Higgins previously served as CEO of Ascendant Group Ltd., a Bermuda-based energy and infrastructure holding company. The veteran energy expert took over Prepa’s transformation at a time when the public company’s staff had shrunk from 8,000 to 6,000 in less than two years.

Regarding the ideal companies or people to take over the utility’s powerplants or take the concession of its power transmission and distribution (T&D) system, Higgins said the process of privatizing Prepa and putting its T&D under concession are two different matters.

Putting the T&D system under a private concessionaire would be a lengthy and complicated process that involves a lot of money over a long period and would have an impact on people’s lives. “And that means the proponents must have experience…. This is not ‘let’s have some fun,’ three of us here in San Juan, and put together some money,” he said.

Selling the powerplants could happen in a competitive market or through a common market that entails the legislature’s approval and the issuance of requests for proposals in which the buyer provides details on its future plans for facilities and how much it would charge per kilowatt-hour to do it. The buyer must have financial viability and expertise. “If they are going to take a powerplant and run it, the commonwealth must know it will be run safely and according to environmental regulations,” he said.

Asked if he had already received offers to buy Prepa, Higgins replied, “There is a lot of loose talk,” but declined to provide names. “Having been doing this a long time, I’ve heard every imaginable story, both credible and incredible, about what people will do, right up until they have to put money on the line and prove they can actually do it,” he added.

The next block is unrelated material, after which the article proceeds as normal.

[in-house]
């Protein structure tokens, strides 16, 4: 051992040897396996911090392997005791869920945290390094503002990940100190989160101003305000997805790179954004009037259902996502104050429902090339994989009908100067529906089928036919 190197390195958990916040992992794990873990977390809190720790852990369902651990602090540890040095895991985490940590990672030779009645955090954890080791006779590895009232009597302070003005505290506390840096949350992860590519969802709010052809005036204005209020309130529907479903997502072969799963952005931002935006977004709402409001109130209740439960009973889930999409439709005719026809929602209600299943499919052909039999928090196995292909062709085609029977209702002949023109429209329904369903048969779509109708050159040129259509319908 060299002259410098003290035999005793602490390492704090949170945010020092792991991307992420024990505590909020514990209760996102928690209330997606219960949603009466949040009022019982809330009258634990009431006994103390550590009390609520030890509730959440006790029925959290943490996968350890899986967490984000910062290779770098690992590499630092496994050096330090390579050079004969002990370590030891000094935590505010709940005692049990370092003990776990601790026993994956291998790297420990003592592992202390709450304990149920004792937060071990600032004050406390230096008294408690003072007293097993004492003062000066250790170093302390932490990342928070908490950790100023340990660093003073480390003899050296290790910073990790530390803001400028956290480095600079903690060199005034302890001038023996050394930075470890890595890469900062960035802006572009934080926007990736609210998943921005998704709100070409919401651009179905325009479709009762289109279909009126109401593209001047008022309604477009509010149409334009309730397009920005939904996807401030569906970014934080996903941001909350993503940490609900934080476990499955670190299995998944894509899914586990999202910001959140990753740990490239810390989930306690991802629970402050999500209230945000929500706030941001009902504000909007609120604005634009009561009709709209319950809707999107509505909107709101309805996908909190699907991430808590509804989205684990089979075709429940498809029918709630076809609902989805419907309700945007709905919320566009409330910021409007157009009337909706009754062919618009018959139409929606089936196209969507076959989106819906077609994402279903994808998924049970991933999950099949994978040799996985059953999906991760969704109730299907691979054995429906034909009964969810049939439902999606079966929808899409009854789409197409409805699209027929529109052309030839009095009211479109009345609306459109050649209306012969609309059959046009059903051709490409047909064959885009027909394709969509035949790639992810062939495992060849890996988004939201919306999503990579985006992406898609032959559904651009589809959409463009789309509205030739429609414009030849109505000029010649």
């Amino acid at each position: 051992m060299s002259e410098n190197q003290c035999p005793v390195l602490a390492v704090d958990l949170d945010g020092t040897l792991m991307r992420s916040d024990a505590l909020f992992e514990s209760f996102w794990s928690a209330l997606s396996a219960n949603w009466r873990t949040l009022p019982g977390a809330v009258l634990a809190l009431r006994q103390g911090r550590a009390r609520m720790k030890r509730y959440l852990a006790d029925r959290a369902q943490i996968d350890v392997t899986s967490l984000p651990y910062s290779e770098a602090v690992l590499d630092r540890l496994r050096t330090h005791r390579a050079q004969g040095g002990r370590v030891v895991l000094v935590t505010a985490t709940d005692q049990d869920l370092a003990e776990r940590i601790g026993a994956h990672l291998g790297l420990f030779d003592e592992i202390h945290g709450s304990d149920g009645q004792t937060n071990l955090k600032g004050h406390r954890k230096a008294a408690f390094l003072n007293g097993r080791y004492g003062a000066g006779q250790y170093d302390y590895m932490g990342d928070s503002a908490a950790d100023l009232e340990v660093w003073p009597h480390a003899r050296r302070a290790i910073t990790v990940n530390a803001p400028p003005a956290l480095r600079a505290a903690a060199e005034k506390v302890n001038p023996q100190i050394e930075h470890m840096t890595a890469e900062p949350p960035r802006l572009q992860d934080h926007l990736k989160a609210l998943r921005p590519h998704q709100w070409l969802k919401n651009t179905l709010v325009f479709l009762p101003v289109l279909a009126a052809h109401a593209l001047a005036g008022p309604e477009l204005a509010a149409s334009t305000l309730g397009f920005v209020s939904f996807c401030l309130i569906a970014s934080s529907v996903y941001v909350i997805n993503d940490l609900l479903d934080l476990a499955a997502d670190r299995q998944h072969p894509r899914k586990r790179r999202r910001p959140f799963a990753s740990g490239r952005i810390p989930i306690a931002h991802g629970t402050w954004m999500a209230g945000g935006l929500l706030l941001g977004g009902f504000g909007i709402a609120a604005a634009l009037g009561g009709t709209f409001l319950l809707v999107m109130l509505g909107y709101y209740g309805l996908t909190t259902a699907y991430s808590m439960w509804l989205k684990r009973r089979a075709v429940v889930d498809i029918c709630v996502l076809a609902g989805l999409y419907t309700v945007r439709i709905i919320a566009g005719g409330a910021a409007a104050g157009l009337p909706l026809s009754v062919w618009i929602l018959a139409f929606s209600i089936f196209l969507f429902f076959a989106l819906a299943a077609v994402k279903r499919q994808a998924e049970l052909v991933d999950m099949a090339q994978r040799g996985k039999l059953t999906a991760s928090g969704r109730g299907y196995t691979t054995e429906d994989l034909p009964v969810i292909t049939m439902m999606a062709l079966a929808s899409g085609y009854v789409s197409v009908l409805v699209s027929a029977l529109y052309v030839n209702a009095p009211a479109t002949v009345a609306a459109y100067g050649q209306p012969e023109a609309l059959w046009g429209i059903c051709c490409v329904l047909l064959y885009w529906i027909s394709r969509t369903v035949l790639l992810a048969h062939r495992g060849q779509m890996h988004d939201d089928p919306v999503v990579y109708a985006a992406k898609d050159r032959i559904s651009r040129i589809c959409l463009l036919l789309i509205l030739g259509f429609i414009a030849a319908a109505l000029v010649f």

Prepa Governing Board Chairman Ernesto Sgroi confirmed Higgins’s appointment nearly four months ago, on March 20, which also included his serving as the power company’s CEO, a newly created position at the utility.

At the time, however, Gov. Rosselló admitted not knowing about the Prepa board’s decision to name Higgins.

After taking office on March 25, controversy ensued over Higgins’s annual $450,000 salary, plus bonuses. More recently, the contracting of Víctor H. Peña Vargas caused controversy because of alleged ties to Higgins and for his consulting salary of reportedly $22,500 a month, or up to $315,000 a year.

Higgins’s knowledge of the island’s grid and his absence while thousands of Prepa customers remained without power since Hurricane Maria also raised questions

Before Higgins, Prepa was in the hands of Justo González, as interim director, substituting former Director Ricardo Ramos, who left the corporation amid controversies after Maria, such as hiring Whitefish Energy, a small contractor, as of the first to assist the utility in dealing with the aftermath of the historic hurricane. González then served as executive deputy director under Higgins but recently retired.

Puerto Rico House Speaker Carlos “Johnny” Méndez said early Wednesday he was not aware of Higgins’s potential departure.

“Yes, definitely. Yes, that’s a surprise. I didn’t see that coming. There were no signs to indicate he was going to leave the Authority,” Méndez said in a WKAQ radio interview. “The last few times I interacted with him, I saw him very enthusiastic working in the Authority and on the reformulation of what the Electric Power Authority is going to be.”

–Cybernews contributed to this report.

Capitol leaders denounce pay set for new Puerto Rico power company CEO